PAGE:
As marks go, culinary snobs are low-hanging pomegranates. But these anonymous Rhode Island performance artists get points for their attention to detail. (H/t to Dave Pell.)
The Hippest Cafe in Providence Was Totally Fake
By Vicky Gan
October 27, 2015
For a few #blessed days, Lura Cafe was the hottest new restaurant in Providence. The bright, cozy farm-to-table joint hid in plain sight next to a downtown parking lot, steps away from the Rhode Island Convention Center. Lura would be a refuge for diners in the know, serving modern takes on cafe classics—all local, all organic, all certified GMO-free. It was upscale and casual, timeless and avant-garde. It had a vaguely Nordic air of refinement.
It announced itself – as all similarly accoutred restaurants must – with a social media blitz, featuring sans serif lettering, sunny high-angle shots of brunch dishes, even a breathless write-up in the New York Times.
It was also totally fake.
When Lura Cafe “opened” on October 18, visitors were greeted not with avocado toast and bruleed carrots but with a manifesto: “‘Lura’ is a statement project targeting the rising phenomenon of the elitist subculture of foodies.” Beside it, a translation of “Lura” – “Swedish for fool, trick, deceive, lure, cheat, befool” – and a call to arms: #stopfoodies2015.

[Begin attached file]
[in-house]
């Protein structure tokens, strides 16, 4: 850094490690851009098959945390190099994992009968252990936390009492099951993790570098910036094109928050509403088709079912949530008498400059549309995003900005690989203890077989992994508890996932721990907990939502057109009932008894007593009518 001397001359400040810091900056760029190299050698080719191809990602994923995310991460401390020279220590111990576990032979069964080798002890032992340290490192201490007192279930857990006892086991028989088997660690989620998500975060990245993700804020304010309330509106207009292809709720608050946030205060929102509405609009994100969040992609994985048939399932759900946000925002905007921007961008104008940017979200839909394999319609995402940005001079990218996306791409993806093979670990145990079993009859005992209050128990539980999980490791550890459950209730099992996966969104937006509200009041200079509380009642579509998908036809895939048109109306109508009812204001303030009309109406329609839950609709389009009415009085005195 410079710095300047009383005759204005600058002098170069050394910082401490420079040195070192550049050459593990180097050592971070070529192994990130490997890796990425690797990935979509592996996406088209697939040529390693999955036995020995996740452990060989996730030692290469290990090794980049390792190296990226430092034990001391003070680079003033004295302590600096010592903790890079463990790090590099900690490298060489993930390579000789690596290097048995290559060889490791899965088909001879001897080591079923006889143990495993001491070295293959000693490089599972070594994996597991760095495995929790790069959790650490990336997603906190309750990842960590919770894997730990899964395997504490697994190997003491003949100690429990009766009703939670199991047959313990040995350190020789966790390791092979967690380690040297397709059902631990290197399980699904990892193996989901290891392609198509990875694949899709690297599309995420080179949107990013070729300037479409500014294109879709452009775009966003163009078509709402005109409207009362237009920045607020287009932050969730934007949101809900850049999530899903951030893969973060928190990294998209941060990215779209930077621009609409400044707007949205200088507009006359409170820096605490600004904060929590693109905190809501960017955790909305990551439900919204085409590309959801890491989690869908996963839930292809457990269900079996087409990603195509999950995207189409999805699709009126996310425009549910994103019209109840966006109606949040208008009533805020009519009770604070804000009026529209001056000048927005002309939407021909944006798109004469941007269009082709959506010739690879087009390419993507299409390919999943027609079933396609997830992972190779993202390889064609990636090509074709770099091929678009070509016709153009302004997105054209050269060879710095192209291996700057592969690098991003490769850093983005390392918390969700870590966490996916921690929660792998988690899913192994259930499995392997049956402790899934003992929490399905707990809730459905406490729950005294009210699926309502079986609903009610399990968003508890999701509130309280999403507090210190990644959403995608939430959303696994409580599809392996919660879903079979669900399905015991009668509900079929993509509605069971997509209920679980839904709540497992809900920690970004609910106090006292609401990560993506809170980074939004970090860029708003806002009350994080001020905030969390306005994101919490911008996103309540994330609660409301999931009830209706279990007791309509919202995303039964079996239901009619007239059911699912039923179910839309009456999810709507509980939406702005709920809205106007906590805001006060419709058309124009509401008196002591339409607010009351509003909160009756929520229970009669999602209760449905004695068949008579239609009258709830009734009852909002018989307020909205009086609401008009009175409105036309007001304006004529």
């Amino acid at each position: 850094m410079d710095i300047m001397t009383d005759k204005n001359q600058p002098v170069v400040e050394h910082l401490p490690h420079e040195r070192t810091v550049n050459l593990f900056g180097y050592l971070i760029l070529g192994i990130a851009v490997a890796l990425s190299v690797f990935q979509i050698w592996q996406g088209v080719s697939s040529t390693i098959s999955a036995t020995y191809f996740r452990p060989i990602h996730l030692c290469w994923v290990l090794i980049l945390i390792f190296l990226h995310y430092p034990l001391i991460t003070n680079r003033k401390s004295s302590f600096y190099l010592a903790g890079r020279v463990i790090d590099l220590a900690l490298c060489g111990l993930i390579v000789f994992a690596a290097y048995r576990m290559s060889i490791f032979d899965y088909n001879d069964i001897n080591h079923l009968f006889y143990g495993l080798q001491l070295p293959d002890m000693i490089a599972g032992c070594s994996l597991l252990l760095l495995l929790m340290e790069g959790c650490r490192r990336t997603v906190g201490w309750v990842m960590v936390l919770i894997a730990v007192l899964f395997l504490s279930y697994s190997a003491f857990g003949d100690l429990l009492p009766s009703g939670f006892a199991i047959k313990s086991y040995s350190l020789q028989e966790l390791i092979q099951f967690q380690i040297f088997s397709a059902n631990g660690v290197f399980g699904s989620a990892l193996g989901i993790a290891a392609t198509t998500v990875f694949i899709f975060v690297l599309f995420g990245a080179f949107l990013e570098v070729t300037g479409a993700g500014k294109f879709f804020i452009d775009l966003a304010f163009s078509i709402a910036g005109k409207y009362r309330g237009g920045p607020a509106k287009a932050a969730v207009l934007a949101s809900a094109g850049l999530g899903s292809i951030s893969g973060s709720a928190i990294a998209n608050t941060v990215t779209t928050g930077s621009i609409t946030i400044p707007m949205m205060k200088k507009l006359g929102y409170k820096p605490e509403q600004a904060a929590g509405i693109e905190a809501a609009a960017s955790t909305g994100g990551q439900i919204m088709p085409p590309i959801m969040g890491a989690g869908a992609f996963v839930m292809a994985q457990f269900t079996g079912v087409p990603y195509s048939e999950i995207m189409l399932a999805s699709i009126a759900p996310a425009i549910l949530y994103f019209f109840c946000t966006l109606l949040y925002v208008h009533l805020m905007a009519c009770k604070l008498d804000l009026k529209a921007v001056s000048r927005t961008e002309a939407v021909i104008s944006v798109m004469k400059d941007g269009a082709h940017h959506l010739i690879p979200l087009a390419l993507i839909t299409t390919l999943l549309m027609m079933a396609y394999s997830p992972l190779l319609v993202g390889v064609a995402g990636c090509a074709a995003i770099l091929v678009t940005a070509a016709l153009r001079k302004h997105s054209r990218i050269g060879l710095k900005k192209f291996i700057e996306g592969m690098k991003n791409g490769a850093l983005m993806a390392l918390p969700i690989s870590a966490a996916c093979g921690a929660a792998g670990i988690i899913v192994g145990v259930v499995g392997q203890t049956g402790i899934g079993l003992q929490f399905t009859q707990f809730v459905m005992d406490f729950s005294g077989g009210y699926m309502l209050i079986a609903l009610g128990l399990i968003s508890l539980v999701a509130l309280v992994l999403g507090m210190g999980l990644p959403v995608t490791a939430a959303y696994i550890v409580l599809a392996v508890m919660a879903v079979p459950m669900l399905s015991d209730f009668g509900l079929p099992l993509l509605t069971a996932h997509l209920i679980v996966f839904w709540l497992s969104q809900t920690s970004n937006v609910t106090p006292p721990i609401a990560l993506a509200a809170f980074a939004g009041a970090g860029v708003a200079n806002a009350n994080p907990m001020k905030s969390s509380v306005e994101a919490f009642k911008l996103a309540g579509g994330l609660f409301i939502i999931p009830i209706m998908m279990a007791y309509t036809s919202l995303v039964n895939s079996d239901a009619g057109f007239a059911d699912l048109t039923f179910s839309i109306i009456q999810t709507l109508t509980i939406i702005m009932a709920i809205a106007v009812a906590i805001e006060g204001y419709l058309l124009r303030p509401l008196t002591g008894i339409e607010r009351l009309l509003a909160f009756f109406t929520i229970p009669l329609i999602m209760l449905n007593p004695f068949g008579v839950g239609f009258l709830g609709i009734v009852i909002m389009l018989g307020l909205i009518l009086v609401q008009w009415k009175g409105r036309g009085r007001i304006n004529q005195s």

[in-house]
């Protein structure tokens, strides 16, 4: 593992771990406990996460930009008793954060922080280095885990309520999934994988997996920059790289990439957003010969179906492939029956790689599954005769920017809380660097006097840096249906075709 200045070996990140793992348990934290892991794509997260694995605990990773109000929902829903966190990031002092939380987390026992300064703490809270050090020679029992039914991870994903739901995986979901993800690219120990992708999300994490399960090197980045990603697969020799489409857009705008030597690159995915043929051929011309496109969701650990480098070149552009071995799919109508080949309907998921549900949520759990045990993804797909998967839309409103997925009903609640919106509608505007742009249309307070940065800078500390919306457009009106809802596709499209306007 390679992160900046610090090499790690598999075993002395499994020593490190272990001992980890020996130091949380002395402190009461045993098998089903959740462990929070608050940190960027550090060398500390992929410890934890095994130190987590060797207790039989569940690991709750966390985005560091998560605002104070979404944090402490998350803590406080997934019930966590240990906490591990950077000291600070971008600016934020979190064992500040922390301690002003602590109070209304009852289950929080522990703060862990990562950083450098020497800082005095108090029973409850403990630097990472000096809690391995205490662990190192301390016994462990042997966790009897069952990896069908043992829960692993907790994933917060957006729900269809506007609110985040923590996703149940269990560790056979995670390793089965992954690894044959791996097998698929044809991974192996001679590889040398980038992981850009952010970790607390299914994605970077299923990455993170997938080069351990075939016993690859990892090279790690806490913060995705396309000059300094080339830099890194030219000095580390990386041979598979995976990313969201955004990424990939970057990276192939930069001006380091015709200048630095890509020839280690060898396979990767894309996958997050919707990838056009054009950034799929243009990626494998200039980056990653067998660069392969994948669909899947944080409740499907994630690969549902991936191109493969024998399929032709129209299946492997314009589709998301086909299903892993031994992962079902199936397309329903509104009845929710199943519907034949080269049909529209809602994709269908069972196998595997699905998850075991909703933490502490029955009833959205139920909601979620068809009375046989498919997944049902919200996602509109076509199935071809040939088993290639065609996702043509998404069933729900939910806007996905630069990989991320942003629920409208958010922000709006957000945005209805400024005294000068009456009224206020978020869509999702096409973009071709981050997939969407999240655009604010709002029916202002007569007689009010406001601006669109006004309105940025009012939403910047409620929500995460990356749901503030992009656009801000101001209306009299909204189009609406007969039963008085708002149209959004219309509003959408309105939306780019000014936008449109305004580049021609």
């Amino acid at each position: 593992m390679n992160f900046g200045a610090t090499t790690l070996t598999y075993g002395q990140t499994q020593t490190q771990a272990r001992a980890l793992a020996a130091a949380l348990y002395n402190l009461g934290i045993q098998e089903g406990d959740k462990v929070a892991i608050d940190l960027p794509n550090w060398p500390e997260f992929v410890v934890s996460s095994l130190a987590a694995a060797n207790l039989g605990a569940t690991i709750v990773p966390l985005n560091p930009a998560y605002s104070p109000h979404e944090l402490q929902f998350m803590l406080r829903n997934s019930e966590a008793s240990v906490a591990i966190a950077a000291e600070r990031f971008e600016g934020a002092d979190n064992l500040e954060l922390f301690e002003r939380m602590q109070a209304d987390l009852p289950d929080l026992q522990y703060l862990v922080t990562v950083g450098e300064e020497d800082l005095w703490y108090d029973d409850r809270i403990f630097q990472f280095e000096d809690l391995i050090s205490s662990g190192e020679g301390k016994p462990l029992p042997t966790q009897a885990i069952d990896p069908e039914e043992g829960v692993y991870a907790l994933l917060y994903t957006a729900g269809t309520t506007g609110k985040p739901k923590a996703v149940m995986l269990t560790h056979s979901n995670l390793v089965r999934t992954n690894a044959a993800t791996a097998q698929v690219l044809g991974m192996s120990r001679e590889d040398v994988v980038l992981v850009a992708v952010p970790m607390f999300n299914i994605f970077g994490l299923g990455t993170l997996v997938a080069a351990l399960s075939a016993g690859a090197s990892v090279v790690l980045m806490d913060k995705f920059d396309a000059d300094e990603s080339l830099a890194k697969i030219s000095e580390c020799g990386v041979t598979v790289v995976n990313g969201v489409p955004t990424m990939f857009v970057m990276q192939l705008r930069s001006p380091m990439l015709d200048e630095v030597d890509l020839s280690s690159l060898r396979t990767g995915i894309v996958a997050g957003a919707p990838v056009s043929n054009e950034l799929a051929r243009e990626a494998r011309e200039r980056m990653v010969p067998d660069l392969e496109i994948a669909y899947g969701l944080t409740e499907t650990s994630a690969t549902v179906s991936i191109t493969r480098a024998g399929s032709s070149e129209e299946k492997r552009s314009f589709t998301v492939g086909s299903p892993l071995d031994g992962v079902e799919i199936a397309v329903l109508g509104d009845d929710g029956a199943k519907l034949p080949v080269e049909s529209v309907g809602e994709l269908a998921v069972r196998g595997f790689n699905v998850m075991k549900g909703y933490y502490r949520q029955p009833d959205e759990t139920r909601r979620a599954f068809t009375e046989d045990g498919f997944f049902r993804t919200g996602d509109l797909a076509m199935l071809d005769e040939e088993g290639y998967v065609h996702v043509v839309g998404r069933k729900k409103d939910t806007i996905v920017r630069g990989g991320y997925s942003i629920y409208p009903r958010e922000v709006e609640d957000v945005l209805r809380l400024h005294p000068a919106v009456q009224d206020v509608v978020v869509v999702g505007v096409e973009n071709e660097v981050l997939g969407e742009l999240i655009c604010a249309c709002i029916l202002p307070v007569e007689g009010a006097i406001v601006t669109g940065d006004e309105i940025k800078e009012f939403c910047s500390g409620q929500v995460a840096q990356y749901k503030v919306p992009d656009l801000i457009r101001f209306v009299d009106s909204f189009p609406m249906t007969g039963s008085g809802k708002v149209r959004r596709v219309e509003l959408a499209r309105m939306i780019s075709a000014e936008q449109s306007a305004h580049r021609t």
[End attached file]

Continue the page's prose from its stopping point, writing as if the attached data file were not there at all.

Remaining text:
The satire wasn’t exactly subtle. In the days leading up to Lura’s grand opening, the restaurant’s Facebook page taunted followers with a surreal menu of “home-cut potatoes… wrapped in authentic New York Times newspaper,” “cold brew coffee served… over mineralized water rocks,” and “10x washed quinoa salad.” The quote attributed to Pontus Wikner, “POTS SEIDOOF,” is “FOODIES STOP” backwards. Full story here.